Viewability refers to the likelihood that an ad is viewed by an actual human user. While that may sound strange, up to 57% of ads served are not considered viewable.
What does it take to consider an ad viewable?
Impressions are considered viewable for both desktop and on mobile when they appear within a user’s browser and have had the opportunity to be seen. Industry standards for display ads are as follows: 50% of the ad has to be visible on the screen for at least 1 continuous second. For larger banner ads on desktop or mobile, only 30% of the pixels need to be on screen for one continuous second for the ad to be counted as viewed. For video ads, the viewability standard is different, the ad must have at least had 50% visibility on screen, and must have been viewable for at least 2 seconds.
Viewability as a key performance indicator
Viewability has become an important metric. Digital marketers want to confirm that ads are seen and their campaigns are performing as expected. Viewability is a metric that enables marketers to:
- Gauge the quality of impressions
- Validate they’re getting what they paid for
- Evaluate the quality of publishers’ inventory
The need to be seen
The increasing demand for 100% viewability may mean that much of publishers’ inventory is no longer sellable.
With a drop in the amount of inventory that advertisers are willing to buy, publishers would have to increase the CPMs to make up for the gap in revenue. Delivering 100% viewability isn’t necessarily impossible for publishers; Facebook for example is currently guaranteeing 100% viewability.
However, not all advertisers are demanding 100% viewability; some advertisers report desirable performance results – such as click through rates (CTR) – are coming from inventory with only 60% viewability. In direct response (DR) campaigns, KPIs are independent of viewability, measuring conversions over impressions, using a Cost Per Click (CPC) or Cost Per Acquisition (CPA) pricing model. But CTR or conversions aren’t useful metrics when the campaign goal is to drive awareness.
How to measure viewability?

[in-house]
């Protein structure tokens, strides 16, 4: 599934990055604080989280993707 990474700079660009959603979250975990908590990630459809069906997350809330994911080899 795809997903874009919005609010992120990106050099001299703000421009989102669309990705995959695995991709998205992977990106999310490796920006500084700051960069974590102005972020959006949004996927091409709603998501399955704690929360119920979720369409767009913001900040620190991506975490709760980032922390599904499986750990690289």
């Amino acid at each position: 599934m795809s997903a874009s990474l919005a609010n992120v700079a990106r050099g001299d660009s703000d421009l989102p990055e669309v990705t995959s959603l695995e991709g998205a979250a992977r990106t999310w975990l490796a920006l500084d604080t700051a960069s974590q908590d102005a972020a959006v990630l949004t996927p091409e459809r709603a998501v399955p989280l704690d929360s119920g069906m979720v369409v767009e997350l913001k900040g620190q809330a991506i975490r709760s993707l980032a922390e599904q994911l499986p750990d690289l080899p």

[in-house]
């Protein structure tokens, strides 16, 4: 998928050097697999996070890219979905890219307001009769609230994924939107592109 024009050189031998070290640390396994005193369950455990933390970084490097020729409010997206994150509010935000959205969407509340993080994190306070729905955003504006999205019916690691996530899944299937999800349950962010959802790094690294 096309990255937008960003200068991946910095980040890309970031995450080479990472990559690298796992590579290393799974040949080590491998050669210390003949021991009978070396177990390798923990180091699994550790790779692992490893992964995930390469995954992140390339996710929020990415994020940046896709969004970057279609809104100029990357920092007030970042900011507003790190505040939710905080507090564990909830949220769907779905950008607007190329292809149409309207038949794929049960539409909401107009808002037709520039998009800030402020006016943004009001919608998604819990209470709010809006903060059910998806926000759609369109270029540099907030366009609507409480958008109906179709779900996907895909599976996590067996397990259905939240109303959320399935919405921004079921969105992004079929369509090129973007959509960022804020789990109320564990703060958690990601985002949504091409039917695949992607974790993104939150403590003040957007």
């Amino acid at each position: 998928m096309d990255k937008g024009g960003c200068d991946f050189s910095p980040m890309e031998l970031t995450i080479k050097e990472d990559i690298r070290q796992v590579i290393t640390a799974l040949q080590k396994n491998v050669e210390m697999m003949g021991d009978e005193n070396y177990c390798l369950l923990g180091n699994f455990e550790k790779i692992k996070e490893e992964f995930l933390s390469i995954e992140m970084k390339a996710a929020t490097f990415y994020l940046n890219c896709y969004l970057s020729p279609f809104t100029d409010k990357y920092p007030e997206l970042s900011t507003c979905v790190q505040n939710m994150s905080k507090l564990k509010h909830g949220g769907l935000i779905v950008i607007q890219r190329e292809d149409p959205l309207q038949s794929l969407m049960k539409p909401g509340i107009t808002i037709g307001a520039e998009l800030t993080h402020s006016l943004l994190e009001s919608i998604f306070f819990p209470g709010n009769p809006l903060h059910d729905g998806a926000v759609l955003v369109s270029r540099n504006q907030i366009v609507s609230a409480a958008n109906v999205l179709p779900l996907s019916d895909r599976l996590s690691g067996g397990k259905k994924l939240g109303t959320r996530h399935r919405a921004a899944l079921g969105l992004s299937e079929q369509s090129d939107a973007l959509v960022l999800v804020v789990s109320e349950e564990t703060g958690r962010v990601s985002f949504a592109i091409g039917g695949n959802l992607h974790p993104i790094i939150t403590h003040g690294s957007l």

For both mobile and desktop – banners and videos – viewability is measured through various ad verification strategies by different platforms. Verification strategies are based on industry standards and provided by companies that enable third-party measurement and ad verification.
Digilant is integrated with the top tier third-party measurement and ad verification vendors, including DoubleVerify, Sizmek’s Peer39 and Integral Ad Science, to block programmatic advertising fraud on a pre-bid basis and to filter suspicious traffic. Sites with content promoting hate speech or illegal activity are excluded from the market and added to a dynamic block list.
Verification helps to ensure viewability and identify ad fraud — such as nonhuman traffic from bots registering clicks — which is never considered viewable. But viewability alone doesn’t guarantee better performance.
What does viewability do for your campaign?
Viewability doesn’t guarantee increased ad performance, but viewability and performance are linked.
For example, studies have shown that how long an ad is continuously visible has a higher impact on performance than the percentage of the ad viewed.
Players in the ad tech industry such as Integral Ad Science, comScore, and the Interactive Advertising Bureau are all working toward understanding viewability, setting standards and guidelines. But discrepancies in counting methodologies still exist — both in the final numbers and in the methods themselves.
It’s helpful to keep some more qualitative factors that improve viewability — and improve performance — in mind. While it’s trickier to define metrics for all aspects of viewability, advertisers should keep certain aspects in mind that might impact their viewability, such as:
- Viewability is defined as a display ad that is at least 50% above the fold, for 1 second – or 2 seconds for video.
- Viewability as KPI helps advertisers gauge the value of inventory.
- There is an increasing demand for 100% viewability, which could impact pricing from publishers.
- Both measurable and qualitative factors impact viewability, which impacts ad performance.
- Buyers need to keep best practices in mind when buying inventory, like keeping logos at the top of ad creative and avoiding ad clutter.